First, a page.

Even if you don’t feel like laughing, fake it. Your body will respond to pretend laughing just as though you were genuinely laughing. So there’s no excuse! If you don’t feel it, fake it for awhile! You will soon see you really do feel better.


Here are a few tips to get you started:

Look in the mirror and laugh at yourself daily

  • Practice laughing 5 minutes every day- fake it till you make it
  • Smile- it puts you closer to laughing
  • Laugh when others laugh
  • Seek out entertainment that makes you laugh
  • Do one silly, non-conforming thing a day

Laughter is contagious. So go ahead and laugh- simply because you can…

5 Tips for Getting Your Kids Ready to Go Back to School

The following are some suggestions I found for making a successful transition for you and your family this year:

It’s almost that time of year again. Believe it or not, your kids will be heading back to school in the near future. You can almost taste it! But making the transition from summer to fall means that you’d better think ahead. There are a lot of changes that must be managed. Here are five back to school tips to help you and your kids make the shift as easy as possible.

1. Bedtime
Gradually start getting the children to bed earlier and earlier, so that one week before school starts, they are on their fall schedule. Once school begins, bedtime should be the same every night. Weekend times for bed, of course, can still be a little different from the rest of the week.

2. Homework
If you have youngsters who handle homework on their own (yes, there are children like this), leave them alone or say something like: “Boy, you really did a good job last year doing your schoolwork by yourself.” With other children, sit them down and discuss how homework will be handled every day. Good rules of thumb are same time, same place and try to get it all done before dinner. TV is not allowed while doing schoolwork, but many kids do better while listening to music.

3. New Schools
If you have a child who is going to a school they haven’t been to before, make sure you take them over for a visit. Take them to their new classroom and— even better—see if you can meet their new teacher. Even if you can’t, try to find at least one friendly person in the school that your child can talk to for even a little bit. Your visit—and that friendly memory—will help to counter some of your child’s fears of the unknown.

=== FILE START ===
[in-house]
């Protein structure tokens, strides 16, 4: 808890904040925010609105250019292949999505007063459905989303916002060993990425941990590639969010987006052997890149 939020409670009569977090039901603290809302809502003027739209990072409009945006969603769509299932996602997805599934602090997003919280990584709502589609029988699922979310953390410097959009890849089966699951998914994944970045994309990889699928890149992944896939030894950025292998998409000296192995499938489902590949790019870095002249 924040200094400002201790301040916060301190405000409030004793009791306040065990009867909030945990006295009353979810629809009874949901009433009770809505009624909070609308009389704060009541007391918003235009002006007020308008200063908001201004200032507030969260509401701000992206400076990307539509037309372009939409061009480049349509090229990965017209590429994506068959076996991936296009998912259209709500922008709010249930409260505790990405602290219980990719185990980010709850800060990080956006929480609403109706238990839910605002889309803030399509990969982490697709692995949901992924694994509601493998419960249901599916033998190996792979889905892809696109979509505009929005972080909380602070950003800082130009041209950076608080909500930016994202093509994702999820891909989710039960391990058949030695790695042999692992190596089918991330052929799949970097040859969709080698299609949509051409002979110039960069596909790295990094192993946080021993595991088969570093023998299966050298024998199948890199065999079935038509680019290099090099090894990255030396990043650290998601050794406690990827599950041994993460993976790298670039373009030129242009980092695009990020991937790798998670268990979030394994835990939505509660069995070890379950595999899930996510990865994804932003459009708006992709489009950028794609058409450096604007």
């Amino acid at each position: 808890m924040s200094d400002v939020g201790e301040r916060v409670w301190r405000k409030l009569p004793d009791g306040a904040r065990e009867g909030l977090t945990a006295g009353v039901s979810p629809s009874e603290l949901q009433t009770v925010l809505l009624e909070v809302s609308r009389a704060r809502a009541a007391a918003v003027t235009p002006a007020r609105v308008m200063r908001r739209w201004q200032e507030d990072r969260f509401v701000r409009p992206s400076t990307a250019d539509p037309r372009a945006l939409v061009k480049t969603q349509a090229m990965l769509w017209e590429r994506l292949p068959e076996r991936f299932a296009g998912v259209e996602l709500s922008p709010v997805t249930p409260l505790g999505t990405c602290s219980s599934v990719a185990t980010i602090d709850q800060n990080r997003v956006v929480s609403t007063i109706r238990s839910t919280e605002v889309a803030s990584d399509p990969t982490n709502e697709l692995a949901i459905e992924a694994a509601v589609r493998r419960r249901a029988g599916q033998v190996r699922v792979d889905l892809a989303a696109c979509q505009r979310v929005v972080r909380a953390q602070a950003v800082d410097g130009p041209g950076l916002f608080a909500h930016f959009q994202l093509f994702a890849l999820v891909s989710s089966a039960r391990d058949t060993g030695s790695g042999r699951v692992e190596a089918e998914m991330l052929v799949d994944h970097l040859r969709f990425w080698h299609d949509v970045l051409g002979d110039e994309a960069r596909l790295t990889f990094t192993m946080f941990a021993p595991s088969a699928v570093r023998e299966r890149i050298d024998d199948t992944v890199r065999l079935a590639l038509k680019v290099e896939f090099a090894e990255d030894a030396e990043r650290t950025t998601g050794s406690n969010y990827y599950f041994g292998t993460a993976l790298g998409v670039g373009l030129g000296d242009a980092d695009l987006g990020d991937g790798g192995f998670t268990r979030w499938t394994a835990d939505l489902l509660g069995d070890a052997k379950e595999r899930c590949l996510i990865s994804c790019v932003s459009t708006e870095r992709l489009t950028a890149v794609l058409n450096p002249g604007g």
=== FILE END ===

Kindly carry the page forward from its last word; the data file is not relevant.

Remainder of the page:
4. School Supplies

Make a fun shopping trip out of buying school supplies. One-on-one shared fun is the best parent‐child bonding method in history. That means ONE child plus you go shopping and to lunch, not THREE kids plus you. Kids cherish being alone with a parent, and for you the pleasure is partly due to the fact that sibling rivalry in this situation is impossible.

5. Listen and Talk

While you’re out getting things for school, or anytime really, be a sympathetic listener. Ask your child how it feels to be going back to school. “What’s good about it and what’s not so hot.” Then, from time to time, fill your young one in on what it felt like for you to be going back to school at about her age. Don’t be scared—be honest!

Source: 1-2-3 Magic Newsletter by Dr. Thomas Phelan © 2012 To learn more visit . Simple, straightforward parenting advice and helpful tips from Dr. Phelan’s award-winning, bestselling 1-2-3 Magic Parenting Program.

Kids Won’t Listen?

Below, is another great article I found that might help parents keep their sanity while disciplining.


If you’re a parent living with small children, you may often feel like you’re invisible to your kids. After spending a day cajoling, reasoning, threatening and even screaming in an attempt to get your kids to behave, you may feel as if they never listen to you, much less respond. But all that talking is precisely the problem. If you feel like you’re invisible, you’re probably way too audible. When it comes to discipline, silence often speaks louder than words.
Many parents complicate the job of discipline by setting for themselves two goals instead of just one. Their first goal is to get the kids to do what they’re supposed to do, which is fine. But when kids don’t respond right away, many parents add a second goal: getting the youngsters to accept, agree with, or even like the discipline. So Mom and Dad start reasoning, lecturing and explaining.